Committee on Science and Technology
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Press Releases :: December 21, 2007

Gordon’s Methamphetamine Bill Signed Into Law

(Washington, DC) Legislation designed to clean up methamphetamine (meth) in local communities across the country was signed into law by President Bush today.  

“While Tennessee has been hit especially hard by meth abuse, the problem certainly isn’t limited to any one state. This bill can and will serve to protect innocent families not only from the criminals who make and use this illegal drug, but also from the after effects of that crime,“ said the bill’s author, House Committee on Science and Technology Chairman Bart Gordon (D-TN).  “This bill will bring much needed help to state and local law communities working to combat the meth problem day in and day out.”

H.R. 365, the Methamphetamine Remediation Act of 2007  requires the Environmental Protection Agency (EPA) to develop model, voluntary, health-based clean-up guidelines for use by states and localities with the goal of making sure the sites of former meth labs are safe and livable.

According to a 2006 National Drug Threat Survey of state and local law enforcement agencies across the nation, meth was named most often as the greatest drug threat in communities.

The Drug Enforcement Administration reported seizing roughly 7,000 methamphetamine labs last year. The chemicals used in making this extremely addictive drug are highly toxic and can infuse the walls, carpet and furniture of any house, apartment, hotel room or dwelling in which the drug was made. This pollution can impact the health of unsuspecting families who later inhabit the dwelling by exposing them to dangerous residual toxins with potentially devastating long-term affects.

“These toxic sites need to be cleaned properly to ensure the safety of future residents,” added Gordon

An extremely addictive drug, meth continues to damage the lives of individuals and families in nearly ever area of the country.  Its production and use has taken a considerable human and environmental toll on local communities.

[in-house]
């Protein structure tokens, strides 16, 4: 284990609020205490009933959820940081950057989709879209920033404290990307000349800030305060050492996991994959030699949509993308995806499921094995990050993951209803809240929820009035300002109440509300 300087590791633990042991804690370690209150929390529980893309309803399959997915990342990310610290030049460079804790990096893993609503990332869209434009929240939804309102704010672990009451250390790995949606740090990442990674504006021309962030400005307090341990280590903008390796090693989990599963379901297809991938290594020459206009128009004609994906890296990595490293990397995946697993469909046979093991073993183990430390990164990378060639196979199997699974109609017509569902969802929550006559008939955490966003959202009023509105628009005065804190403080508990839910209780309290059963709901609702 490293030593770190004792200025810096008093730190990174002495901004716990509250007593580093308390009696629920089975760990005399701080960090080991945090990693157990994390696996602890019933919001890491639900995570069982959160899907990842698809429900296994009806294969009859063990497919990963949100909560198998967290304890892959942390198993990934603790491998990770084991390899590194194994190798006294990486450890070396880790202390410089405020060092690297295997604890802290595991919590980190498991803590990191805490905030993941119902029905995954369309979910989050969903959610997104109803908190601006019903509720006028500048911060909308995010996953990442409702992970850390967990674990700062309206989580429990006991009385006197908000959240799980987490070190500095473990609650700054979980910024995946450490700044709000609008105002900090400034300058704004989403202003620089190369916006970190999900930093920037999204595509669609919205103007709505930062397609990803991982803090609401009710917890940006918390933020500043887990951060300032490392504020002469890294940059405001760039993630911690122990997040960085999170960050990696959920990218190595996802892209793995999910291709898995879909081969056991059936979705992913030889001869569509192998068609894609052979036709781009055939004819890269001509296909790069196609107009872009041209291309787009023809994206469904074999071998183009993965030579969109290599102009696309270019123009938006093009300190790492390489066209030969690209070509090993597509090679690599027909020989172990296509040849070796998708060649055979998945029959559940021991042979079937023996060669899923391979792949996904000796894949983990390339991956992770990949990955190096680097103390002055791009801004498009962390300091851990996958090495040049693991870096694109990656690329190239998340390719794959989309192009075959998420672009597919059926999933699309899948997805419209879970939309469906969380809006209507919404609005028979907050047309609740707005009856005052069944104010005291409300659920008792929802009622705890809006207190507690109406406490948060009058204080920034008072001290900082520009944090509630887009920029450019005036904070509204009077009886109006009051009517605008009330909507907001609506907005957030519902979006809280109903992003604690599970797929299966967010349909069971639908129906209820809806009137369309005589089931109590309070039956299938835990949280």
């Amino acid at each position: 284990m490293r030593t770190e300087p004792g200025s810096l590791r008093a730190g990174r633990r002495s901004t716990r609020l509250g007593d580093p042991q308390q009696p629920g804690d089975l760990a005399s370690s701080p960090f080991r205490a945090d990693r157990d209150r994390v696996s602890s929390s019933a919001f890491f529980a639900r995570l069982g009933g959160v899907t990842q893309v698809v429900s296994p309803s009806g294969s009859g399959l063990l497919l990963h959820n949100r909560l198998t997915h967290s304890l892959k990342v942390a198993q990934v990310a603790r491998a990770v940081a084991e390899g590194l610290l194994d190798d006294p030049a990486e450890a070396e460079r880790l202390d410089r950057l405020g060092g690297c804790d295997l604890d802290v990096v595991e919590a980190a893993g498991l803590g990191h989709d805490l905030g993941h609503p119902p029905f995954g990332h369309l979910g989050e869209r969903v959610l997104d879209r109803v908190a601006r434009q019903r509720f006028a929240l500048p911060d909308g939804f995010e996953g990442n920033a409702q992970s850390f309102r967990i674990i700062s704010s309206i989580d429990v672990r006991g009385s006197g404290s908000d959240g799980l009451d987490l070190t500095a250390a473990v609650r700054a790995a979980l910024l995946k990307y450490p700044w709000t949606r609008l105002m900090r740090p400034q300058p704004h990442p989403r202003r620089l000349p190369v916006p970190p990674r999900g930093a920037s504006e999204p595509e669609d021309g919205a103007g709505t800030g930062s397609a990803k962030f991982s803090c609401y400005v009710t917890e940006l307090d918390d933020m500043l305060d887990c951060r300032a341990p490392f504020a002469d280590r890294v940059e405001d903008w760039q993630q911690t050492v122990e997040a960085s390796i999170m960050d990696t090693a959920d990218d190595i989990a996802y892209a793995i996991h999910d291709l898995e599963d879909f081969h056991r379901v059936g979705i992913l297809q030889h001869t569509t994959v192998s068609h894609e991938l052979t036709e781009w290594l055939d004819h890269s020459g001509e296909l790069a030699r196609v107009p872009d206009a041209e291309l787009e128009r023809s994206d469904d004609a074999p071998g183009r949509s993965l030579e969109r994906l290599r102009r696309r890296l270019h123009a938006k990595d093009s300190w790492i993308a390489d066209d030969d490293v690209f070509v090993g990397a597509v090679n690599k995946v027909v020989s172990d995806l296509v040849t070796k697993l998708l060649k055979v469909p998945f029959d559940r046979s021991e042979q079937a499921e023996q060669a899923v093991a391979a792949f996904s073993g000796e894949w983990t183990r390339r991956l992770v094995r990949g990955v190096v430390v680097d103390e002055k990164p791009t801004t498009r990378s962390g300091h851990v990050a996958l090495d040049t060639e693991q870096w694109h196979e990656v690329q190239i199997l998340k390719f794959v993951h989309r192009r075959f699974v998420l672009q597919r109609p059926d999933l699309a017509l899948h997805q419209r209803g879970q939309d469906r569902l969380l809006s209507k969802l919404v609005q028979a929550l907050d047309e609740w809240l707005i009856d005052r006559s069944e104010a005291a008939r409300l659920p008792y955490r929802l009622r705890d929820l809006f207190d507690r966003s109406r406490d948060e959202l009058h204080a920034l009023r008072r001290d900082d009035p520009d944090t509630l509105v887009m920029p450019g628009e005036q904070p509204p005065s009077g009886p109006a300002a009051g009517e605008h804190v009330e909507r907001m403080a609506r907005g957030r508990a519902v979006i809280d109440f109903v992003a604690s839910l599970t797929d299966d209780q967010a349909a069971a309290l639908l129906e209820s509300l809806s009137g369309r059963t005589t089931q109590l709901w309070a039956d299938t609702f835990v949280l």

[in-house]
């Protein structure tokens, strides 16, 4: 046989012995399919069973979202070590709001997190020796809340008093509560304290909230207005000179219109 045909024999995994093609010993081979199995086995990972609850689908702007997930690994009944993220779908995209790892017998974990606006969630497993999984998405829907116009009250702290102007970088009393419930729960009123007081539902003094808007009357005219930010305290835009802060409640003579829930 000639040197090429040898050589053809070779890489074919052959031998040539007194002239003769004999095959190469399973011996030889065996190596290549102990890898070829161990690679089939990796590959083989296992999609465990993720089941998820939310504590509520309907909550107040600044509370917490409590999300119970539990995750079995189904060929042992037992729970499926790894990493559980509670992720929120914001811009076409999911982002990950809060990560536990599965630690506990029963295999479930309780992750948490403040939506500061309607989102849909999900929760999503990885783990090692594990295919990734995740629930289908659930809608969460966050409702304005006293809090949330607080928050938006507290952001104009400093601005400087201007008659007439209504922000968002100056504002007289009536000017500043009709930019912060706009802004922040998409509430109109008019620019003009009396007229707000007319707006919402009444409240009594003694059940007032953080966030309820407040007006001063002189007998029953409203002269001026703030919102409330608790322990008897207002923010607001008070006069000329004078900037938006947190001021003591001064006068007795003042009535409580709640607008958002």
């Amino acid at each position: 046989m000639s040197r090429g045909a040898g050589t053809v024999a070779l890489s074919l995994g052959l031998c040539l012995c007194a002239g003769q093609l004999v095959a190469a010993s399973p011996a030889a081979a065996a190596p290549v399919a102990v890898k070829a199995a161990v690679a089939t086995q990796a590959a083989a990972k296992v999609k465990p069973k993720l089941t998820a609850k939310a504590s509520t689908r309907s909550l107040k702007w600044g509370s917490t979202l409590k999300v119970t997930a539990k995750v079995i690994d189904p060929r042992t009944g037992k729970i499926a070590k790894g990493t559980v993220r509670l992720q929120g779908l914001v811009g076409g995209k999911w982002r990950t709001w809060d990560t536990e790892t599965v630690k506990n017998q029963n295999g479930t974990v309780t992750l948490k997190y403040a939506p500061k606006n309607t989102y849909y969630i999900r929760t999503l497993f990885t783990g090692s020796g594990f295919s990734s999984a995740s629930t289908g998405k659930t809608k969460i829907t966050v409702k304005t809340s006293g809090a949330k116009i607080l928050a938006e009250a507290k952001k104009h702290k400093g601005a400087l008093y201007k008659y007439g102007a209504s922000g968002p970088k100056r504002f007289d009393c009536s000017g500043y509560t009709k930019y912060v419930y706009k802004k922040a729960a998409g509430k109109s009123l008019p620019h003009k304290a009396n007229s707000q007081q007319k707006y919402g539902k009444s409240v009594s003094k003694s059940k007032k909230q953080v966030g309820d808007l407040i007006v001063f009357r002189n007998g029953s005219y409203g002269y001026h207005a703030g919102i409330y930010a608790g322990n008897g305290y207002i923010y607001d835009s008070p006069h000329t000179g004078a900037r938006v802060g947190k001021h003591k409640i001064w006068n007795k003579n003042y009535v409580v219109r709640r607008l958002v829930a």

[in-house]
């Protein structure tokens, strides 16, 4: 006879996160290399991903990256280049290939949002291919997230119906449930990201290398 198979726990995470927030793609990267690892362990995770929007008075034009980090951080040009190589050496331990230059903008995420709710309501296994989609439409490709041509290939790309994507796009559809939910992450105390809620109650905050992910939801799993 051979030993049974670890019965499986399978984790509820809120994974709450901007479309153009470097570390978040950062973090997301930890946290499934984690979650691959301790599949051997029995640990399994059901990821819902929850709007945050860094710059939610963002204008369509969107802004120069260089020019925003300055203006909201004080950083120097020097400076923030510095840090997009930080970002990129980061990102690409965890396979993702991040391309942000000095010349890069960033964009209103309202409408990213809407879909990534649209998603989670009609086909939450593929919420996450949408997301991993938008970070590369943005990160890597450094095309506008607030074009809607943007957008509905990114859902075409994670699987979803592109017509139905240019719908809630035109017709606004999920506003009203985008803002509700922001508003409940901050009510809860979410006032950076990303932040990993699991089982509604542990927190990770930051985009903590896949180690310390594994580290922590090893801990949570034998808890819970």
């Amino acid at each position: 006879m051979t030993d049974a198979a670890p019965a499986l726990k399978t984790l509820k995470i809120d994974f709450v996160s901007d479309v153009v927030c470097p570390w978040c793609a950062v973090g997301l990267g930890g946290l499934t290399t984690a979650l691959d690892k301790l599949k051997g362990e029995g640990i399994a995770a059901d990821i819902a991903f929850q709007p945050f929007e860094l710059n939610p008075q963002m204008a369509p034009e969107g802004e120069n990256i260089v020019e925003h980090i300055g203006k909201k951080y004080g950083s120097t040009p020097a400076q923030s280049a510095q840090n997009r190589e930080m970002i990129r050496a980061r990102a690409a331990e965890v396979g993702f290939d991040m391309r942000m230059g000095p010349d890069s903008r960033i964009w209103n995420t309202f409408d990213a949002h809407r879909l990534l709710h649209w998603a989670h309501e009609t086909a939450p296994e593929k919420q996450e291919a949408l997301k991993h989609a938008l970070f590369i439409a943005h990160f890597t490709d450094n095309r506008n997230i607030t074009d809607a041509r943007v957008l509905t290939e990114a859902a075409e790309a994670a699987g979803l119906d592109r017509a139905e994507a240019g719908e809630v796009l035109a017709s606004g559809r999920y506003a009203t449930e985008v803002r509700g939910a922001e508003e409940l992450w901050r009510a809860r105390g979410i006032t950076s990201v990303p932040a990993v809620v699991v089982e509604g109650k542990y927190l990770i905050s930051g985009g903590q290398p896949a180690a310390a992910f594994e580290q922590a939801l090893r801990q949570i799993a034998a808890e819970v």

“Right now, there are unsuspecting families living in homes that were once illegal meth labs,” Gordon said.  “Dangerous and hidden toxic substances in these sites threaten the health of these families – with children being the most vulnerable to the devastating long-term effects of exposure.”

The legislation also authorizes the National Institute of Standards and Technology (NIST) to initiate a research program to develop meth detection equipment for field use.  Such equipment will help local law enforcement and first-responders detect active meth labs faster and assist in measuring contamination levels.  The legislation also requires a study by the National Academy of Sciences on the long-term health impacts on children rescued from meth labs and on first-responders.

The bill has been endorsed by numerous national organizations including The National Sheriff’s Association, The National Association of Counties and The National Association of Realtors.  It was reported by the House Committee on Science and Technology on January 24, 2007.  It passed the U.S. House on February 7, 2007 and the U.S. Senate on December 12, 2007. 

Chairman Gordon introduced versions of the bill in the 108th (H.R. 4636) and 109th Congresses (H.R. 798). Then, it passed both the House and Senate, but failed to complete the process before time expired in the 109th session. 


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